The nice thing about this is that it seems to work. Even the guy who seemed totally disinterested is beginning to look as if he is trying to see your point. Most people haven't even begun to think about exploration so it has never really occurred to them that most of this planet has human footprints all over it. Most places are covered in billions of footprints, and even the more inhospitable places like the top of Everest must have a few thousand. Come to that I hear Everest is getting crowded these days. Even the few obscure places that haven't been trampled by curious (and suicidal) folk with the explorer's bug get peered at by nosey satellites every few hours. With caving everything is different. If we lived in Austria we could take folk pushing on their first caving trip. The blurb about the novice trip could scream 'See what no-one has seen before!' Well, its more exhilarating than peering in to egg shells.

And so you paddle along happily in this vein talking about straws and squeezes and how safe it all is and you think everything is brilliant when:-

'So, how much can you use your physics in all of this?'

Probably the correct answer to all this is 'not at all.' Problem is that few people are quite that honest in this situation. After all, all the cash for expeditions comes from the science program. Say you're going exploring down an unknown cave and you'll get a five pound voucher and three tons of golden syrup. But say you're going to drop leftover slop down there and study the cave moulds; or transport rats down there and map the way they try to get out; or dig up gravel that was probably transported down there by your mate's boot and produce a geological gravel map, well then thousands can flow in. Problem is that all cave science tends to be biological, geological or psychological. You never hear of the expedition physicist. But then this is an interviewer and the golden answer springs to mind - surveying! The interviewer looks interested and so you launch into an explanation of how a skeletal line survey becomes a picture of the cave with all the observable features thrown in . Trouble is that surveying has bugger all physics in it. The first thing they teach you about physics is experimental error and how to guestimate it, report it and reduce it. From then on the amount of time you spend thinking about errors falls exponentially. In the last three years I have only read a few papers that even bothered to mention the existence of the things. So very quickly you find yourself quoting things you had a hazy idea of five years ago and then realise you'd better finish it all by saying that 'no there isn't really that much physics in surveying, but I can convert polars to cartesian co-ordinates.'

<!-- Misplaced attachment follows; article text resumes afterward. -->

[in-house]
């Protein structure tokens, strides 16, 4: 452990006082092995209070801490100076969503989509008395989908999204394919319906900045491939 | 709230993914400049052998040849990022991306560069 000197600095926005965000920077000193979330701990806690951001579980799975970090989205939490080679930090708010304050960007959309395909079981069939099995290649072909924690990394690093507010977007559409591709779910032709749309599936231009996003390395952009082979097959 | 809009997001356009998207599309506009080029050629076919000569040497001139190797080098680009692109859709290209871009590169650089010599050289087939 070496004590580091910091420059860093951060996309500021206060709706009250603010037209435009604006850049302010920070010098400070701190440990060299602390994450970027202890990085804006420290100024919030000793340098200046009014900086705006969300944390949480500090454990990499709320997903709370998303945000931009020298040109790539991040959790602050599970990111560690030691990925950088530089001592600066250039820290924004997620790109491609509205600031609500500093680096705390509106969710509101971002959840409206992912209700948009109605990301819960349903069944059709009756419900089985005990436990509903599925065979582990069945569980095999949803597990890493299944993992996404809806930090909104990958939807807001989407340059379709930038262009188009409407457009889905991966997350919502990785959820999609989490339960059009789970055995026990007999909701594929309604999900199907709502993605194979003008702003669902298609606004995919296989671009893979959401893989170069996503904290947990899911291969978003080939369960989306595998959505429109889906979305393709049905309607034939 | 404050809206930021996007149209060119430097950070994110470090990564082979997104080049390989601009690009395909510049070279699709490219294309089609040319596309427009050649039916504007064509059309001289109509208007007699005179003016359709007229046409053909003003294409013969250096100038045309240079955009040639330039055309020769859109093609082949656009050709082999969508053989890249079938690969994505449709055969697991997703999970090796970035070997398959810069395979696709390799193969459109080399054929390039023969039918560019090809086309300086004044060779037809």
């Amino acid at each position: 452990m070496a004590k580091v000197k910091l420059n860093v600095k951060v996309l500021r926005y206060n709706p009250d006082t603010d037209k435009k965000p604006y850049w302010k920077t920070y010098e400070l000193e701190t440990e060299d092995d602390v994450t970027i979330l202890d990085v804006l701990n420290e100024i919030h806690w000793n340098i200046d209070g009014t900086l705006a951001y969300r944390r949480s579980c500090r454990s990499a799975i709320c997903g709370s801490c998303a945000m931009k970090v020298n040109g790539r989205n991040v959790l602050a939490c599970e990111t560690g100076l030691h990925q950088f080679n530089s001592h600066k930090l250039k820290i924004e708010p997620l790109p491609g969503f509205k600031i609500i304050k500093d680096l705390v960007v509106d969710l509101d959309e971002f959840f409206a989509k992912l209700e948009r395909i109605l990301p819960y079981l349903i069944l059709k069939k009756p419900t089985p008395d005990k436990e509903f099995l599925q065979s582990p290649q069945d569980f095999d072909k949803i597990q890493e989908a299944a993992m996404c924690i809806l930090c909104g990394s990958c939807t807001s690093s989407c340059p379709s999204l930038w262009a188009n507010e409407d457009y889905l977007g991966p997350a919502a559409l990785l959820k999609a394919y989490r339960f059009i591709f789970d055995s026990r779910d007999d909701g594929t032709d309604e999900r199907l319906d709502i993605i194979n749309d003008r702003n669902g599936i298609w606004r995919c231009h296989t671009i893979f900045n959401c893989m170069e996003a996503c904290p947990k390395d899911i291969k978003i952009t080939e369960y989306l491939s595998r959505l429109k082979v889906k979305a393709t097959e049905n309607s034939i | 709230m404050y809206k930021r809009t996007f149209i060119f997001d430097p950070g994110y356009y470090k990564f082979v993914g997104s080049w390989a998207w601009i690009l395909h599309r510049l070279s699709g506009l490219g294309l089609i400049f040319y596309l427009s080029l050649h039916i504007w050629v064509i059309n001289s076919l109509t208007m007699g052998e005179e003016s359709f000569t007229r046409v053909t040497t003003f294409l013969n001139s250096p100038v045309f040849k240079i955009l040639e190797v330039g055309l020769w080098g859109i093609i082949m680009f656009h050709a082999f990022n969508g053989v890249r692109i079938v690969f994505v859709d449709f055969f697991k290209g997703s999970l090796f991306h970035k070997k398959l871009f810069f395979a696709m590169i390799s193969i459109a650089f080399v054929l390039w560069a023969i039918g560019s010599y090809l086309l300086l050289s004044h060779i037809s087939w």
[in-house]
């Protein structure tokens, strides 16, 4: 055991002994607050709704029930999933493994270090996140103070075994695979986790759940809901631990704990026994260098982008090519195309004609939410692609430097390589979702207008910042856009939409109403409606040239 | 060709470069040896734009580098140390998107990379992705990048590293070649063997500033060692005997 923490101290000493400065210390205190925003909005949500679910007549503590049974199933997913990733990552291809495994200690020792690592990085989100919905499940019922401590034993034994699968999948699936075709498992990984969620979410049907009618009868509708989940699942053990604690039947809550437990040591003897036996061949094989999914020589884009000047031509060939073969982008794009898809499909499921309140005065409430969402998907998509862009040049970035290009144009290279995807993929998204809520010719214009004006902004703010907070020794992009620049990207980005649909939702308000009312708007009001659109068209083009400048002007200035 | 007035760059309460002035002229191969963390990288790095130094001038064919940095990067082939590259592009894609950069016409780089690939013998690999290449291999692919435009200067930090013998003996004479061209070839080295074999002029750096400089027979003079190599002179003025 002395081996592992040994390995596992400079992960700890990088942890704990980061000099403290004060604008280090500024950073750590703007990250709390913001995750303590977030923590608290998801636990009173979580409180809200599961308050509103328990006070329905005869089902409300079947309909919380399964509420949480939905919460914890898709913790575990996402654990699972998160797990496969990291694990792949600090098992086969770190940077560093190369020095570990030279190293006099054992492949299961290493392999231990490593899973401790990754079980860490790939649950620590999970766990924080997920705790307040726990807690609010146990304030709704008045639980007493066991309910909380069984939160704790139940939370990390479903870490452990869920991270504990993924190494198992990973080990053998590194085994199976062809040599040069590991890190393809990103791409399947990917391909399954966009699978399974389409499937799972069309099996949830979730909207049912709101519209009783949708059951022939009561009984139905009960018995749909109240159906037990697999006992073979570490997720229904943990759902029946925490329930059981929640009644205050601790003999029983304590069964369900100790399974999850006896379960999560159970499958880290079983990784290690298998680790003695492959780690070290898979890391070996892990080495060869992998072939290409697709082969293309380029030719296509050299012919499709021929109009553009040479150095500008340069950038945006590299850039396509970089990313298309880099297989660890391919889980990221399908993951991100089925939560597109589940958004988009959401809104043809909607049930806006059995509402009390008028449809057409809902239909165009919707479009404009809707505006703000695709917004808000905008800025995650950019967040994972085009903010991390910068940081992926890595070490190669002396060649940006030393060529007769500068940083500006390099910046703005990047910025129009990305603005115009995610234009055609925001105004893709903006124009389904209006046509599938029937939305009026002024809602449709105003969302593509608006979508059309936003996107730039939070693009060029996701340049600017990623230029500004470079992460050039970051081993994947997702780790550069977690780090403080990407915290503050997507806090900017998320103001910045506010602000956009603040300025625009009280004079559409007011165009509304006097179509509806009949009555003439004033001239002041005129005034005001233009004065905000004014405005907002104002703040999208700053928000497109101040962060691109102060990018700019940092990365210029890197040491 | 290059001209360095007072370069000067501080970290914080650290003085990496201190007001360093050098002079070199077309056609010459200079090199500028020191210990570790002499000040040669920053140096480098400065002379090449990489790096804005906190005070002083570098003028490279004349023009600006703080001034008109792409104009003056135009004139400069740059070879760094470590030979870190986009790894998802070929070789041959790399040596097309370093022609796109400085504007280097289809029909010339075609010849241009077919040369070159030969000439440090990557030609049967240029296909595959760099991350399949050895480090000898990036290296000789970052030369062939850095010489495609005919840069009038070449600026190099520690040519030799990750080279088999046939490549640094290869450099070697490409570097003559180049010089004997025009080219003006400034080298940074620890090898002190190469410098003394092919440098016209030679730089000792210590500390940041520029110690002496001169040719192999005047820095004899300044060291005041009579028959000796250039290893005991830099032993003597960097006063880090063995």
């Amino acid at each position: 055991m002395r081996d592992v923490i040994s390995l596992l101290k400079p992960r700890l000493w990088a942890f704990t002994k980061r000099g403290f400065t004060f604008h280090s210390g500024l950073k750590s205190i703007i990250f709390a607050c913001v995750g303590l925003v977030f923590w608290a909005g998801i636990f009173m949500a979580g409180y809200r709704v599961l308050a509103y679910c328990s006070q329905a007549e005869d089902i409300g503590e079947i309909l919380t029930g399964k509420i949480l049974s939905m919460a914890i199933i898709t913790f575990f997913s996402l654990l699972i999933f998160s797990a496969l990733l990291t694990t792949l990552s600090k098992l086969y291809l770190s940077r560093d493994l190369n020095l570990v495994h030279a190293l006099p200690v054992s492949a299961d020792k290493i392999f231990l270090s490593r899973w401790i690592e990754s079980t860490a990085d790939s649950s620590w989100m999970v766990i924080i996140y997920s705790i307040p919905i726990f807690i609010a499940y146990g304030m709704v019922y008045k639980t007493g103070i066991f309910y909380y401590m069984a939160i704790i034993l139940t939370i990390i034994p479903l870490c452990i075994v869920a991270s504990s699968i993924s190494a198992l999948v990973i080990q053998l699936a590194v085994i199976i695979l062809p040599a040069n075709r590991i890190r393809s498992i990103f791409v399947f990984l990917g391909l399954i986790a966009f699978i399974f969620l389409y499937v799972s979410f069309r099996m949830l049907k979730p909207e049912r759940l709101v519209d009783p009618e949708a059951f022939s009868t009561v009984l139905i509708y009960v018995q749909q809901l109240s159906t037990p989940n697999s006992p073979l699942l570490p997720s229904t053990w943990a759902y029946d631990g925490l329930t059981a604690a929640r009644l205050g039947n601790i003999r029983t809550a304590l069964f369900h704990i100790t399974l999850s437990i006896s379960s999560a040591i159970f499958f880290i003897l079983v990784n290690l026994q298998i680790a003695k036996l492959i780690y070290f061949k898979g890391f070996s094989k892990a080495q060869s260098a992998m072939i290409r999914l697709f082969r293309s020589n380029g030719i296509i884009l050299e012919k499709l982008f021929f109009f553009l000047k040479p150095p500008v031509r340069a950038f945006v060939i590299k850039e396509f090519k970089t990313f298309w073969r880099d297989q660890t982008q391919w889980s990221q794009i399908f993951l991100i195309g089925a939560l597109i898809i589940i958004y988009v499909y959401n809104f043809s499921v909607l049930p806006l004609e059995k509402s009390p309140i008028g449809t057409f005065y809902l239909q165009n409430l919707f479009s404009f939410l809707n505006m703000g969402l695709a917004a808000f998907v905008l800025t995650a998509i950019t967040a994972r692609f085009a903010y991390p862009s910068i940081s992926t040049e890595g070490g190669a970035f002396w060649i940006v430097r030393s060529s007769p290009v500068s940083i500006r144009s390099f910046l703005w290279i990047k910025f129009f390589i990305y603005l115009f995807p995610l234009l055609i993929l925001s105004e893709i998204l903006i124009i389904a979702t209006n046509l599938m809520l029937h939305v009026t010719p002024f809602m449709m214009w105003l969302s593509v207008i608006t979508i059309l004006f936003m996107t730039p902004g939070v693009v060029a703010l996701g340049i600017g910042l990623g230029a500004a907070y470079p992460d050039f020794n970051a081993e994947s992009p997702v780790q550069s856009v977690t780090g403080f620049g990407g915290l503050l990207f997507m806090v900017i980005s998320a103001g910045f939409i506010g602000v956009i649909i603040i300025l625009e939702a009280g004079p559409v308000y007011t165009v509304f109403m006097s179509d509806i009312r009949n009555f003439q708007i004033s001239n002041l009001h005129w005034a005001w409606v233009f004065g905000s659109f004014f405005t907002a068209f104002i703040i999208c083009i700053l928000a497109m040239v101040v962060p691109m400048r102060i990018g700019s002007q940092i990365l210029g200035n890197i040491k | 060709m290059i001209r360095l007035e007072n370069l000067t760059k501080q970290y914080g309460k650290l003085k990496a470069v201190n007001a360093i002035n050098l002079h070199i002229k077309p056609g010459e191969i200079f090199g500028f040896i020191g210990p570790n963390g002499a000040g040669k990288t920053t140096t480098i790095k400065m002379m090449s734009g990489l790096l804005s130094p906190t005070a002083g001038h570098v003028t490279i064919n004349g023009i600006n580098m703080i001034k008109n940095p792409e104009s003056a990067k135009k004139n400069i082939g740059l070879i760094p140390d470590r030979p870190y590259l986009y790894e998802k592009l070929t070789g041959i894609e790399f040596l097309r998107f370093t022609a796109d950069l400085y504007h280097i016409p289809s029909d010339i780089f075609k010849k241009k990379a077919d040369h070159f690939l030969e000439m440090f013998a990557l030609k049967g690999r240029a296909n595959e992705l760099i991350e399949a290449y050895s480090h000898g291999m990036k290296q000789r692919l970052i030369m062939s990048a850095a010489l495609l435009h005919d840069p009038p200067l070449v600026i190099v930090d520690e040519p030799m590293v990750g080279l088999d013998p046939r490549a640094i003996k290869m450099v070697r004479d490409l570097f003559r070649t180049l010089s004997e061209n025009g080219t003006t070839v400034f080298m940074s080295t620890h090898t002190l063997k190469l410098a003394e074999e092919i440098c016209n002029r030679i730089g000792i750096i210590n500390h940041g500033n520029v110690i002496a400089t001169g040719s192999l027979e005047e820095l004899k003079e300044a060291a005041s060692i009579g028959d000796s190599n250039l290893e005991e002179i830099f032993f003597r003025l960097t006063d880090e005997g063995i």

So although you haven't actually inspired your interviewer to go caving, you have at least made him aware of what its all about and convinced him that its not all grovelling about in body sized tubes that are half full of water. All that is what usually happens; but occasionally things can be very different.

'I believe you were involved in a rescue underground. Could you tell me about that?'

'Yes, it was a detackling trip - er, a trip where we take all the rope out of the cave. There were three of us on the trip, myself, Chris and Juliette. The weather was awful so ....'

And you launch in to the story that has been told many times before. If you haven't heard it, its in the '90 journal or better still, buy me a pint and I'll tell you myself. After a few minutes you're going full tilt - this is really impressive:

'....Chris couldn't move himself so we hauled him out. We didn't know at the time that he had a broken pelvis.'

At this point you suddenly realise that the interviewer is looking quite pale and is clasping his hand to his forehead.

'Are you all right - do you want me to carry on?'

'Yes, Please do - This guy survived did he?'

After some reassurance I continued. The interviewer looked visibly better; but his reaction was explained at the end of the interview.

'Sorry I looked a bit pale during that last bit. You see I go climbing a lot, and at least when we have accidents we're just a helicopter ride away from hospital. I went caving once - can't understand why anyone does it. I was taken down some wet hole - very unpleasant. Spent most of the time grovelling about in body sized tubes that were half full of water at the bottom somewhere. It was quite frightening.'

'Where was the cave?'

'I dunno. Somewhere in Derbyshire - funny name - just a number I think.'


'Yeah that was it - you know it, do you?'

> Index to Cambridge Underground
> Table of Contents for Cambridge Underground 1992
> Back to CUCC top page
> Austria expeditions